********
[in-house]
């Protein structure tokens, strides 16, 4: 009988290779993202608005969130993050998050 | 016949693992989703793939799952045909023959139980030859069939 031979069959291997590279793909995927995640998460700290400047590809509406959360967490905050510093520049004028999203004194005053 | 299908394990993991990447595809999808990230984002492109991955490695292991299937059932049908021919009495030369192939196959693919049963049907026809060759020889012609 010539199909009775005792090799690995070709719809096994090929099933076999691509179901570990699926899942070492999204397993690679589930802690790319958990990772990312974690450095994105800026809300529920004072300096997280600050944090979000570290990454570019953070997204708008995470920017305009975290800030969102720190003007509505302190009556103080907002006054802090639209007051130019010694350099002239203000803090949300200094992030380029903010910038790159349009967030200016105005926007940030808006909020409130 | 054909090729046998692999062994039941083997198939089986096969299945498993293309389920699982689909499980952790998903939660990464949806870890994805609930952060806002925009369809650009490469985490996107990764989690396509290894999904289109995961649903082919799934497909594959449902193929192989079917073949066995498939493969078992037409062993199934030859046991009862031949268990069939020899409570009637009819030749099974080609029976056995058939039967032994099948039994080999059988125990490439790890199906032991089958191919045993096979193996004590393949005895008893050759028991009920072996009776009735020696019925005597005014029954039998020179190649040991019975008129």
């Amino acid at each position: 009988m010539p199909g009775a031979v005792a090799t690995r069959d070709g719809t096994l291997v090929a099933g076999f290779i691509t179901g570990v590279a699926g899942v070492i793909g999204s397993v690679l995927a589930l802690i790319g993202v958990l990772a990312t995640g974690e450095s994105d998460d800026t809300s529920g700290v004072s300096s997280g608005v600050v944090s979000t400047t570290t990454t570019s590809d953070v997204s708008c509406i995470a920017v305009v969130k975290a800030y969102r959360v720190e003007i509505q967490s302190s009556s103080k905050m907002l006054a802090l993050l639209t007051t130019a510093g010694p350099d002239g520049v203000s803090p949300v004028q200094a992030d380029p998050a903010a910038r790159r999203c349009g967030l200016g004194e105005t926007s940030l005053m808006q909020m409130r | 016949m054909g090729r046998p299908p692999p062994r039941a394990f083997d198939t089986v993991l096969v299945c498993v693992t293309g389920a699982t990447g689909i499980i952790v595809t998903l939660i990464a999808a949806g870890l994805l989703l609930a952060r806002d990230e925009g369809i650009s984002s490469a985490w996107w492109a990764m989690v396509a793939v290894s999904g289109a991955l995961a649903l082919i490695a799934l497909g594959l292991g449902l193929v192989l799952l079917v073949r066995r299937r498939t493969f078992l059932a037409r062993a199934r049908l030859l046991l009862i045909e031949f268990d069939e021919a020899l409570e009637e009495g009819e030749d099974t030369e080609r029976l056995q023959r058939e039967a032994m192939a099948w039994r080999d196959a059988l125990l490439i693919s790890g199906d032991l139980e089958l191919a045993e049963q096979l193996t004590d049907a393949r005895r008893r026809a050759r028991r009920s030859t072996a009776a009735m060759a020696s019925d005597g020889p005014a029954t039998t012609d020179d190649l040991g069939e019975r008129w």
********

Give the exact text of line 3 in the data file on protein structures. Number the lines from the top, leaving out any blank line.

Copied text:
């Amino acid at each position: 009988m010539p199909g009775a031979v005792a090799t690995r069959d070709g719809t096994l291997v090929a099933g076999f290779i691509t179901g570990v590279a699926g899942v070492i793909g999204s397993v690679l995927a589930l802690i790319g993202v958990l990772a990312t995640g974690e450095s994105d998460d800026t809300s529920g700290v004072s300096s997280g608005v600050v944090s979000t400047t570290t990454t570019s590809d953070v997204s708008c509406i995470a920017v305009v969130k975290a800030y969102r959360v720190e003007i509505q967490s302190s009556s103080k905050m907002l006054a802090l993050l639209t007051t130019a510093g010694p350099d002239g520049v203000s803090p949300v004028q200094a992030d380029p998050a903010a910038r790159r999203c349009g967030l200016g004194e105005t926007s940030l005053m808006q909020m409130r | 016949m054909g090729r046998p299908p692999p062994r039941a394990f083997d198939t089986v993991l096969v299945c498993v693992t293309g389920a699982t990447g689909i499980i952790v595809t998903l939660i990464a999808a949806g870890l994805l989703l609930a952060r806002d990230e925009g369809i650009s984002s490469a985490w996107w492109a990764m989690v396509a793939v290894s999904g289109a991955l995961a649903l082919i490695a799934l497909g594959l292991g449902l193929v192989l799952l079917v073949r066995r299937r498939t493969f078992l059932a037409r062993a199934r049908l030859l046991l009862i045909e031949f268990d069939e021919a020899l409570e009637e009495g009819e030749d099974t030369e080609r029976l056995q023959r058939e039967a032994m192939a099948w039994r080999d196959a059988l125990l490439i693919s790890g199906d032991l139980e089958l191919a045993e049963q096979l193996t004590d049907a393949r005895r008893r026809a050759r028991r009920s030859t072996a009776a009735m060759a020696s019925d005597g020889p005014a029954t039998t012609d020179d190649l040991g069939e019975r008129w």